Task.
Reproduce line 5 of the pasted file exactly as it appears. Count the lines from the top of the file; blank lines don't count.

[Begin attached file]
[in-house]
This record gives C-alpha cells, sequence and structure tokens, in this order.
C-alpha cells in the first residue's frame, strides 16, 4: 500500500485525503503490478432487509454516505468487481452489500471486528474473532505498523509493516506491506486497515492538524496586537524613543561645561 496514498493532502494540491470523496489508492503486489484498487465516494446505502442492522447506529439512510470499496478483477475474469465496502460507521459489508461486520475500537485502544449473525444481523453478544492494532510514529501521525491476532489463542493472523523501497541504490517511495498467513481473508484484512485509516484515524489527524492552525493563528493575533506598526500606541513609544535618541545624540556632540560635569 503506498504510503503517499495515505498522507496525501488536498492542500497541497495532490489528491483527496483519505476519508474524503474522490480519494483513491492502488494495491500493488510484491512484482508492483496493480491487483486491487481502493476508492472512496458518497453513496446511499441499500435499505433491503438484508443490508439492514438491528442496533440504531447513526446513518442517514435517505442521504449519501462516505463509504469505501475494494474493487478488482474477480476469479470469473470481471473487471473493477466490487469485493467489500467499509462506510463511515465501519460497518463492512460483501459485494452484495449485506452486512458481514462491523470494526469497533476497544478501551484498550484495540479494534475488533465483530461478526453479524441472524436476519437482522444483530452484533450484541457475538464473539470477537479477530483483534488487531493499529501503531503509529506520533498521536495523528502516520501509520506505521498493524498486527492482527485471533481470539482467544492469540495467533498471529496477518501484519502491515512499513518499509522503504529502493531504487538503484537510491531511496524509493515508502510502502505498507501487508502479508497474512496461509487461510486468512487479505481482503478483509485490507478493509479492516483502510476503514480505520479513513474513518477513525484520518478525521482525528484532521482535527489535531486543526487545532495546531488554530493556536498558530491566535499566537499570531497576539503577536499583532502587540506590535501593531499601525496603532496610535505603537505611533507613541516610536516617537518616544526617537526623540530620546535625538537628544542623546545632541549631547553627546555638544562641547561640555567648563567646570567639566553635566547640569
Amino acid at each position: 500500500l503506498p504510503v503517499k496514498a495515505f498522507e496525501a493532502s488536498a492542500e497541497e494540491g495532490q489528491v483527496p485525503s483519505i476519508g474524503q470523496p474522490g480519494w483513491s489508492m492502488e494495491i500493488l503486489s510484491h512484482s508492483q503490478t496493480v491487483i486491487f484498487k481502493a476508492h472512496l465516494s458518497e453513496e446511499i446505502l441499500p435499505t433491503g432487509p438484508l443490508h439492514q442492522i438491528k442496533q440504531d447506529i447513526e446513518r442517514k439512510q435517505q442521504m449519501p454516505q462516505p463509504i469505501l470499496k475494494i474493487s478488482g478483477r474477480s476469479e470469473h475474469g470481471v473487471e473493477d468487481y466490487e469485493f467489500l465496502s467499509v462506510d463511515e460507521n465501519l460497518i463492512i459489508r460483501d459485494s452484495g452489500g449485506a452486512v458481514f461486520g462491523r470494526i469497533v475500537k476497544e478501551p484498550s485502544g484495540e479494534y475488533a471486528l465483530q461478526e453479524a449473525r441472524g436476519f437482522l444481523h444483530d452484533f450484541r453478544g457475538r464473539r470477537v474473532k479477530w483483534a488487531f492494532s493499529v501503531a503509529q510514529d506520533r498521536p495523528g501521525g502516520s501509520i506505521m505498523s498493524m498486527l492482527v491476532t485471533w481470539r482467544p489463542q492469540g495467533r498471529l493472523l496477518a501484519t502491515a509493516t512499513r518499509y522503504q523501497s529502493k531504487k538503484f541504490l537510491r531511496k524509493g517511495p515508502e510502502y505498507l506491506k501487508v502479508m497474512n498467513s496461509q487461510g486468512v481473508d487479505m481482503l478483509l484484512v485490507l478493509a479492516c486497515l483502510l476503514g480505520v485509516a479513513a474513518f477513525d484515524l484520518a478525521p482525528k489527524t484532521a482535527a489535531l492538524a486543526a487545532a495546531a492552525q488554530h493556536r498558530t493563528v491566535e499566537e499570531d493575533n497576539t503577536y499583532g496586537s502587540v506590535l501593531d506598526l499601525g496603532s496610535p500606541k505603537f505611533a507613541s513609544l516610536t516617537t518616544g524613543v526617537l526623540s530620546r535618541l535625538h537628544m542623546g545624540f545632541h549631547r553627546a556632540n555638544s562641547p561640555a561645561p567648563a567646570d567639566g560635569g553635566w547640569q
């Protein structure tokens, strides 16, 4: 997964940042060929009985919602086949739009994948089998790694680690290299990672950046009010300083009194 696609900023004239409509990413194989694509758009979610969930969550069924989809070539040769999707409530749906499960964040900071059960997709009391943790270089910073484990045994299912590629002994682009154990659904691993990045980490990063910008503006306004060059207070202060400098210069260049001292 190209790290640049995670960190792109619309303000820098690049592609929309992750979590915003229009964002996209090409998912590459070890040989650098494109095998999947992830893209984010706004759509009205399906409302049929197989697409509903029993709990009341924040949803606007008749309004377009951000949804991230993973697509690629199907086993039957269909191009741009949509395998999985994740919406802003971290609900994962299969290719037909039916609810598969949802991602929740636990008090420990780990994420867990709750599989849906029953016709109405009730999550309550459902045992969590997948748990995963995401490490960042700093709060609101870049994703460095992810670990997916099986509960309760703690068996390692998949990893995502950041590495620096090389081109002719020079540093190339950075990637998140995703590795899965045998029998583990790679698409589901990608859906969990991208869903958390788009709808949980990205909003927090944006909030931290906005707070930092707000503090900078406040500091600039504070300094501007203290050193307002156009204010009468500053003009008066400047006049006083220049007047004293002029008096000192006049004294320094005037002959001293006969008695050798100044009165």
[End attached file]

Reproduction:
């Protein structure tokens, strides 16, 4: 997964940042060929009985919602086949739009994948089998790694680690290299990672950046009010300083009194 696609900023004239409509990413194989694509758009979610969930969550069924989809070539040769999707409530749906499960964040900071059960997709009391943790270089910073484990045994299912590629002994682009154990659904691993990045980490990063910008503006306004060059207070202060400098210069260049001292 190209790290640049995670960190792109619309303000820098690049592609929309992750979590915003229009964002996209090409998912590459070890040989650098494109095998999947992830893209984010706004759509009205399906409302049929197989697409509903029993709990009341924040949803606007008749309004377009951000949804991230993973697509690629199907086993039957269909191009741009949509395998999985994740919406802003971290609900994962299969290719037909039916609810598969949802991602929740636990008090420990780990994420867990709750599989849906029953016709109405009730999550309550459902045992969590997948748990995963995401490490960042700093709060609101870049994703460095992810670990997916099986509960309760703690068996390692998949990893995502950041590495620096090389081109002719020079540093190339950075990637998140995703590795899965045998029998583990790679698409589901990608859906969990991208869903958390788009709808949980990205909003927090944006909030931290906005707070930092707000503090900078406040500091600039504070300094501007203290050193307002156009204010009468500053003009008066400047006049006083220049007047004293002029008096000192006049004294320094005037002959001293006969008695050798100044009165």